FIG. 3 is a partial section view showing attachment of an exemplary spigot through the wall of the water cooler.

FIG. 4 is a partial section view showing attachment of a supply/drainage line to a spigot with threaded spout.

FIG. 5 is partial section view of the lid showing a removable plug employed to avoid formation of a vacuum during use of the water cooler.

FIG. 6 is a perspective view of the present invention supported by an exemplary stand each with several optional cup dispensers.

REFERENCE NUMERALS

1 Water cooler
2a–2f Spigot
3a–3c Recess
4 Wall
5 Lid
6 Reservoir
7 Gasket
8 Ring
9 Nut
10 Spout
11 Male coupler
12 Female coupler
13 Fluid supply line
14 Pressurized fluid
15 Spigot
16 Stand
17a–17d Cup dispenser
18a–18c Extensible leg
19a–19c Hinge
20 Brace
21 Plug
22 Container
23 Vent hole
24 Tube
25 Exterior surface
26 Interior surface
27 Flange
28 Button
29 Support plate
30 Ground
31 Threads

DETAILED DESCRIPTION OF INVENTION

Referring now to FIG. 1, the present invention, generally referred to as a water cooler 1, includes a container 22 having a generally cup-shaped construction with a removable lid 5 at one end and two or more spigots 2a-2c adjacent to the opposite end.

The container 22 may be any commercially available water cooler 1 having a single reservoir 6 therein which is sufficiently voluminous so as to store a potable fluid for consumption by two or more persons. One exemplary container 22 is a heavy-duty, ten gallon water cooler sold by the IGLOO Products Corp. of Shelton, Conn.

The lid 5 is generally shaped so as to completely cover and close the open end of the container 22. The lid 5 may be plug-shaped and conform to the wall 4 at the open end of the container 22, as shown in FIG. 1, or threaded to match complimentary threads along the wall 4 for a mechanical lock. The wall 4 of the container 22 may be a single member composed of a metal or a polymer material or of two or more layers of metals and polymers, including at least one insulating composition.

The spigots 2a-2c are manually activated valves capable of dispensing a fluid in a controlled fashion. Spigots 2a-2c may include push button devices or the like. One exemplary spigot 2a-2c is a push-button device, part number 9590, sold by the IGLOO Products Corp. of Shelton, Conn., as represented in FIGS. 1-4. Spigots 2a-2c may be located within recesses 3a-3c so as to minimize their projection beyond the exterior surface 25 of the wall 4, as shown in FIGS. 1-2, or flush mounted to the wall 4 so as to project there from.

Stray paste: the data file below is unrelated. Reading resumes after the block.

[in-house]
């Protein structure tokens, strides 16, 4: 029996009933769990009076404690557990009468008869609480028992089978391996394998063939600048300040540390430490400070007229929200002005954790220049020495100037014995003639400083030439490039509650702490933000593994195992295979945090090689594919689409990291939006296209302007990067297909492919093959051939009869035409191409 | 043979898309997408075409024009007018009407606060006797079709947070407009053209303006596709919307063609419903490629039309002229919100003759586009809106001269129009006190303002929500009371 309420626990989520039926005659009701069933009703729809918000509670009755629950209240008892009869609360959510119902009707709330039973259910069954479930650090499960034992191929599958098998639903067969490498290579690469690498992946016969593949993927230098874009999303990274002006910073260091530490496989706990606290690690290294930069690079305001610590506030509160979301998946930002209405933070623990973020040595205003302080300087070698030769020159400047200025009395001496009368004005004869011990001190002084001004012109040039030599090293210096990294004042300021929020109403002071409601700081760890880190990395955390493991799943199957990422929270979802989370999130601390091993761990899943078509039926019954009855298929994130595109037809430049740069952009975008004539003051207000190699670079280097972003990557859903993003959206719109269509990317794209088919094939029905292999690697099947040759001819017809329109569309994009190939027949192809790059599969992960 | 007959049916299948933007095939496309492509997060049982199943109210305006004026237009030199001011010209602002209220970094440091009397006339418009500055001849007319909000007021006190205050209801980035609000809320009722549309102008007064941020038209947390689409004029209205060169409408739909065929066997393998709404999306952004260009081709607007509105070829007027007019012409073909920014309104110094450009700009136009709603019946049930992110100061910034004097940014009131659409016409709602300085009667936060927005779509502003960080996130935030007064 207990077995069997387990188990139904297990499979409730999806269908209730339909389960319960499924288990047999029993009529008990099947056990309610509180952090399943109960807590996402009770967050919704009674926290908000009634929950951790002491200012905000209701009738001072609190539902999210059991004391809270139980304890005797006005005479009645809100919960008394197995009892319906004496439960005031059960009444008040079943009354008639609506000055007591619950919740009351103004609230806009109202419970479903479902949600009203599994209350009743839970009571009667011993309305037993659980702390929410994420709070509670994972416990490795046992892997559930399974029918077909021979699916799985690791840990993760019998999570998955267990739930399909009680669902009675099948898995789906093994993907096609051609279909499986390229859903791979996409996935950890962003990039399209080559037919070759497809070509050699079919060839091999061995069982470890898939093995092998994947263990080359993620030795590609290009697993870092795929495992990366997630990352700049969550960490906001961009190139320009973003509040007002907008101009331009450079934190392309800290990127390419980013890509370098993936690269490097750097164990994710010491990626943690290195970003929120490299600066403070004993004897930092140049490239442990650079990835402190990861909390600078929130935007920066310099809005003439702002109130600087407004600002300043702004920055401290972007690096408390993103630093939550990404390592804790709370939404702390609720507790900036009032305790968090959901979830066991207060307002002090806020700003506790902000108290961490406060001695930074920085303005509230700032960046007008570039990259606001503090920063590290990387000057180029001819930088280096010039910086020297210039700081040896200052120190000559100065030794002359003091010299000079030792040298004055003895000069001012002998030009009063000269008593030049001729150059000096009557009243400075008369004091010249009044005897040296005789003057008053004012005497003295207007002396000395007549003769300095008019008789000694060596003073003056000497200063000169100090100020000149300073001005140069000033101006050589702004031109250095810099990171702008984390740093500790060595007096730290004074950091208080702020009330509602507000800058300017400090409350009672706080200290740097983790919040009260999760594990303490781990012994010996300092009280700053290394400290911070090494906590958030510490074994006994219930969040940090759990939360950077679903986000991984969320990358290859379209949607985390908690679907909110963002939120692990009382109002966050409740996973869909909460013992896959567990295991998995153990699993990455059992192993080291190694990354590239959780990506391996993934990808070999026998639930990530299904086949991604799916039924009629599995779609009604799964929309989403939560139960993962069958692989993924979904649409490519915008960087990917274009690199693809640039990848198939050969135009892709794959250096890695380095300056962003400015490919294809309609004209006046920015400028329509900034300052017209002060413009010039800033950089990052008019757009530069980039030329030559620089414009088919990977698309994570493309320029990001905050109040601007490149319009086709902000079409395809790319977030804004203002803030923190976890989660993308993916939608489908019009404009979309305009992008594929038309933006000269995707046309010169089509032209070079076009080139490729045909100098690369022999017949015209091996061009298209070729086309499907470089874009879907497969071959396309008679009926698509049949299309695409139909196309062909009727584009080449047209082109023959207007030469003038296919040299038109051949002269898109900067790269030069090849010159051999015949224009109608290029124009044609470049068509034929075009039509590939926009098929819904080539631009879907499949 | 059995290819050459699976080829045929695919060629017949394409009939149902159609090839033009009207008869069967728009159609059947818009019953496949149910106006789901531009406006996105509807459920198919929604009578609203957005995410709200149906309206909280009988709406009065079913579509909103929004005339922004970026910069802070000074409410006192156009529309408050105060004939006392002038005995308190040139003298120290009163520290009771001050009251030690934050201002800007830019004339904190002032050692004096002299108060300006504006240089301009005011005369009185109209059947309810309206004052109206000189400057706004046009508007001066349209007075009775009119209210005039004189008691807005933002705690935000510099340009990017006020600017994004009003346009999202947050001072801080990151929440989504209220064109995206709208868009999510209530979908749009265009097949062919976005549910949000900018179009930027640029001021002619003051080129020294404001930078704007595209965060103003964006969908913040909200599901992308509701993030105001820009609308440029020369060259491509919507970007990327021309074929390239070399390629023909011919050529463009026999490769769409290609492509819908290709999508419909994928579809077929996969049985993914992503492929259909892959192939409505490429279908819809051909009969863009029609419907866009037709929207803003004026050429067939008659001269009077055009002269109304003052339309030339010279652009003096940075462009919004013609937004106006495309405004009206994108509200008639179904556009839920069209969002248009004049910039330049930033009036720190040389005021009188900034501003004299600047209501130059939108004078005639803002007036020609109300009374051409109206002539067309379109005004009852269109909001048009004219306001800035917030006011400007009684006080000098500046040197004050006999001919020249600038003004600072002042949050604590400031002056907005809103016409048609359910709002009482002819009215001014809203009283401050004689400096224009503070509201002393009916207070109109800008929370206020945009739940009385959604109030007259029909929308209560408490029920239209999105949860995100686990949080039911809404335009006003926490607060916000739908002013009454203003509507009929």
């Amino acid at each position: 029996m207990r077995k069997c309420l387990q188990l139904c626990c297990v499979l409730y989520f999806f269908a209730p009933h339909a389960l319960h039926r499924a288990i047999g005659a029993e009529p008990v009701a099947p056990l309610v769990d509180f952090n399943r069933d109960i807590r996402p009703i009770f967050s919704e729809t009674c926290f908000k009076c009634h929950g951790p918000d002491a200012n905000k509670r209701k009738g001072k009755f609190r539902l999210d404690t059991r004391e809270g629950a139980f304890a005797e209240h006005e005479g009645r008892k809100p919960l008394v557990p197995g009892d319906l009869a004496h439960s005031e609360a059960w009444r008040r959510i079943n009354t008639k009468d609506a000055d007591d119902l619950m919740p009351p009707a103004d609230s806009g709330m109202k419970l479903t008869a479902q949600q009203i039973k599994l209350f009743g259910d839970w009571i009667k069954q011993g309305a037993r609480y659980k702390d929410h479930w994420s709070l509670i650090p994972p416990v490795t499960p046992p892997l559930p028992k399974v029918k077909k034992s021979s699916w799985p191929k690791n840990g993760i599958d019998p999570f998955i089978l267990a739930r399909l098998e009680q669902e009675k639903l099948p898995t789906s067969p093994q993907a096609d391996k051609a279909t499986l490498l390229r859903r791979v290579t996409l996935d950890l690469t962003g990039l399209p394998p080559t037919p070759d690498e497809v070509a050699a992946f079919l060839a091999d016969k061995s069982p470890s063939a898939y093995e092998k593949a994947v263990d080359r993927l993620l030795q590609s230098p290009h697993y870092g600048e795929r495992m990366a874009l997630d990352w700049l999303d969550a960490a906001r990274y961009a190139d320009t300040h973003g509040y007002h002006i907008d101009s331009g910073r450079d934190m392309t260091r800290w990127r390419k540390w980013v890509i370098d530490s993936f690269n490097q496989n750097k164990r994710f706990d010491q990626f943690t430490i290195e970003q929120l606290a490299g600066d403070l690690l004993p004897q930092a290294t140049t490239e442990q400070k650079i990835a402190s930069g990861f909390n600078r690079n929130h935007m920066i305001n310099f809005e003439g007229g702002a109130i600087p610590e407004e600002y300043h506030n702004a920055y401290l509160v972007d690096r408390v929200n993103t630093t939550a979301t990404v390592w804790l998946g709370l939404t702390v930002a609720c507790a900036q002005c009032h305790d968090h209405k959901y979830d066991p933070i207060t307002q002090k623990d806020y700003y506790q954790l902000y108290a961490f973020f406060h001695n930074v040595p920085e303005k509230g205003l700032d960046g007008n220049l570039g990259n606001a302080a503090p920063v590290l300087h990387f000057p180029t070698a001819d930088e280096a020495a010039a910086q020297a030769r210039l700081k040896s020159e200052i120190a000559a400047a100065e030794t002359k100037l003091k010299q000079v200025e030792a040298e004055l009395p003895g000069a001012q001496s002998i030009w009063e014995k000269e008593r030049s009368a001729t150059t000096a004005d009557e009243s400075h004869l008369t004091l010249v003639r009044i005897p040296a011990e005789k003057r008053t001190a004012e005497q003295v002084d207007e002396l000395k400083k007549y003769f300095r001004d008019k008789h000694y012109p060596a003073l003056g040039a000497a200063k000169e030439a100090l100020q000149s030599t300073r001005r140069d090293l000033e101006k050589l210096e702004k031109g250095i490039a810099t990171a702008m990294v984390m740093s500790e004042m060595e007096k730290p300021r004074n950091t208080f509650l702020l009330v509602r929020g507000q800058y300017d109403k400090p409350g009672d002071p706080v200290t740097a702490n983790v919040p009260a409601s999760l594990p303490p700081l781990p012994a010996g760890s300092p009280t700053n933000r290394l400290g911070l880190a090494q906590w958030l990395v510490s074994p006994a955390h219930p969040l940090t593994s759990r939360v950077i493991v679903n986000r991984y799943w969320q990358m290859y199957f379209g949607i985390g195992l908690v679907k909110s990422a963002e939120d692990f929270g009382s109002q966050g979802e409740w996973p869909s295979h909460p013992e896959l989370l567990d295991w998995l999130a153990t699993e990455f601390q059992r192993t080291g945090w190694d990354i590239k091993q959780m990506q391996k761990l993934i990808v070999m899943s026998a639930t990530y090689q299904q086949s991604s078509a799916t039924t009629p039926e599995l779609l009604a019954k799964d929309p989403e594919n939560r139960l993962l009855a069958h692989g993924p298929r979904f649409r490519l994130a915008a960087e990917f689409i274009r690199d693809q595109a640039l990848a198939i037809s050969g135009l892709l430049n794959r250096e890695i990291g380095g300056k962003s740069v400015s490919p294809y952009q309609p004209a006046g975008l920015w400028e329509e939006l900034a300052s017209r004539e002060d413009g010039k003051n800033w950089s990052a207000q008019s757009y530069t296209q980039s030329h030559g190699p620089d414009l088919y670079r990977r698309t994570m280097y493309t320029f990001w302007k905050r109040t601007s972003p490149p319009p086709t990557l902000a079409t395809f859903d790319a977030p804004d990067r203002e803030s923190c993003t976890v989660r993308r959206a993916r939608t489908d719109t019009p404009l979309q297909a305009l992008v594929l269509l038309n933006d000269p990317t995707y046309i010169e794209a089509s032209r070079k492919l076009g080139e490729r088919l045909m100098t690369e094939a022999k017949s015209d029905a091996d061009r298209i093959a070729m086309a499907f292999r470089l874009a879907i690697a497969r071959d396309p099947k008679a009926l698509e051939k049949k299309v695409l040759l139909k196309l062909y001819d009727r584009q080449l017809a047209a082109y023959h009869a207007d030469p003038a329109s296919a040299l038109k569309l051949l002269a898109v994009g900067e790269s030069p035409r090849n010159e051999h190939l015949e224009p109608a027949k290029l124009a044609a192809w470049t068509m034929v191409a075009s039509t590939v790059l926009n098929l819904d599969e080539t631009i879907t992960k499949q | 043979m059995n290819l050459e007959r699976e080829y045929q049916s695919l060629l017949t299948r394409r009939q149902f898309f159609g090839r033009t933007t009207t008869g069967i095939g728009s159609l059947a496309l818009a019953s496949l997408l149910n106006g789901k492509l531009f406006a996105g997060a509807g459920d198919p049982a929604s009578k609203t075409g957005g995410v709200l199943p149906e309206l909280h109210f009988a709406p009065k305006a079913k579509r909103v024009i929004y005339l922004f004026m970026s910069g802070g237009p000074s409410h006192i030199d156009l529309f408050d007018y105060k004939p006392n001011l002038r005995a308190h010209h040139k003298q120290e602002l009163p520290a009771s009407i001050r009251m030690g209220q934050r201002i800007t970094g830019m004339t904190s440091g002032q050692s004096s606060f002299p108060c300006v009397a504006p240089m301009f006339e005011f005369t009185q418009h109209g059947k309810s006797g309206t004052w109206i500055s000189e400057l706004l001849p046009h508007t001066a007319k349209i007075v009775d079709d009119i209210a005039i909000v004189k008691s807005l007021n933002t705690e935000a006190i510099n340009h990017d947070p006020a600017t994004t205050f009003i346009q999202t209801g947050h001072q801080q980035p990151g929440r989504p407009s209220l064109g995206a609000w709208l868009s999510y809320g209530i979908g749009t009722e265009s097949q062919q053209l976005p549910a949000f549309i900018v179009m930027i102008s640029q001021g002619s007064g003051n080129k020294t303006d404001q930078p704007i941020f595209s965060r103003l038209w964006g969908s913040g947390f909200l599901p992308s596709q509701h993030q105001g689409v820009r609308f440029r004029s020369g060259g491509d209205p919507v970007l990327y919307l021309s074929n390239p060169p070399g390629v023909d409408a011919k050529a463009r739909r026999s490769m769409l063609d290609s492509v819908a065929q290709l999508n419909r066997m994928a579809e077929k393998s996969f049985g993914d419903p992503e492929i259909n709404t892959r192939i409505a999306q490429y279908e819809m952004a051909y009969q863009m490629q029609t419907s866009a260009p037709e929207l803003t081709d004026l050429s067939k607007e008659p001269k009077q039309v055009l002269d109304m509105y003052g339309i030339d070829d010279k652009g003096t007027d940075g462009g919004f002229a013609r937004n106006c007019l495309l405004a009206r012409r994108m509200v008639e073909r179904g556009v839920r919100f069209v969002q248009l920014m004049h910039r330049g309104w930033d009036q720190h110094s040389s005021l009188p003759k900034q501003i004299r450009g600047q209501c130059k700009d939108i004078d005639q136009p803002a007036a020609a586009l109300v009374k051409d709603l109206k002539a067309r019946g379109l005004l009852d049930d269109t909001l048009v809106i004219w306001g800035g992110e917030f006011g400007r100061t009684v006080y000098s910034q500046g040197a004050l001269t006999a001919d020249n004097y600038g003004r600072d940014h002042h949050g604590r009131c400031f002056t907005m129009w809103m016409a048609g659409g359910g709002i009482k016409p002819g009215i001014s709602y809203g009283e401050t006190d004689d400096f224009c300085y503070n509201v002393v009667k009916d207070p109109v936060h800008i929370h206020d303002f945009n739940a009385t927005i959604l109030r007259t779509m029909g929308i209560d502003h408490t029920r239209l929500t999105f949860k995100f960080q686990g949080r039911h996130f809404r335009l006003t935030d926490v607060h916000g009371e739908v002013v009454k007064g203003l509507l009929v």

Referring now to FIG. 2, the reservoir 6 is shown in a sectional view with six spigots 2a-2f attached to the wall 4 of the container 22. Each spigot 2a-2f allows a single fluid residing within the reservoir 6 and having a single uniform temperature to be dispensed in a controlled fashion by an equal number of users. The number of spigots 2a-2f possible with the present invention is at least two.

The maximum number of spigots 2a-2f is generally related to the circumference of the container 22. Spacing between spigots 2a-2f should be sufficient so as to allow a user to manually operate a spigot 2a-2f and dispense fluid into a cup or the like without interfering with the use of adjacent spigots 2a-2f.

Spigots 2a-2f may be positioned about the circumference of the container 22 so as to be disposed along a single elevation, preferably near or at the bottom of the container 22 so as to maximize the gravity-fed flow of fluid there from, or two or more elevations relative to the bottom of the container 22. While an infinite variety of designs are possible, it is preferred to have at least five spigots 2a-2f disposed about the lower portion of the container 22 with at least 4-inches between spigots 2a-2f.

Referring now to FIG. 3, an exemplary attachment scheme is shown for a push-button type spigot 2a to the wall 4. A hole is either mechanically drilled through or molded into the wall 4 from the exterior surface 25 to the interior surface 26 so as to provide an opening at least as large as the tube 24 portion of the spigot 2a. The tube 24 should be sufficiently long so as to completely transverse the thickness of the wall 4 with a portion extending into the reservoir 6 and having threads 31 thereon.

The spigot 2a is mechanically fastened to the wall 4 to form a watertight seal. A gasket 7 composed of deformable or compressible material, one example being rubber, is placed over the tube 24 so as to contact the interior surface 26. A ring 8 composed of a generally rigid and non-compressible material, one example being polypropylene, is placed over the tube 24 so as to contact the gasket 7. A nut 9 composed of a generally rigid and non-compressible material, one example being polypropylene, is threaded onto complimentary threads 31 along the tube 24 and tightened to compress the gasket 7 between ring 8 and wall 4.

The spigot 2a portion extending beyond the exterior surface 25 includes a finger actuated button 28 or the like, also shown in FIG. 1, attached thereafter to a valve assembly within the tube 24 and a spout 10 disposed at an angle with respect to the tube 24. A flange 27 may be disposed about the tube 24 so as to contact the exterior surface 25 and provide a second watertight seal.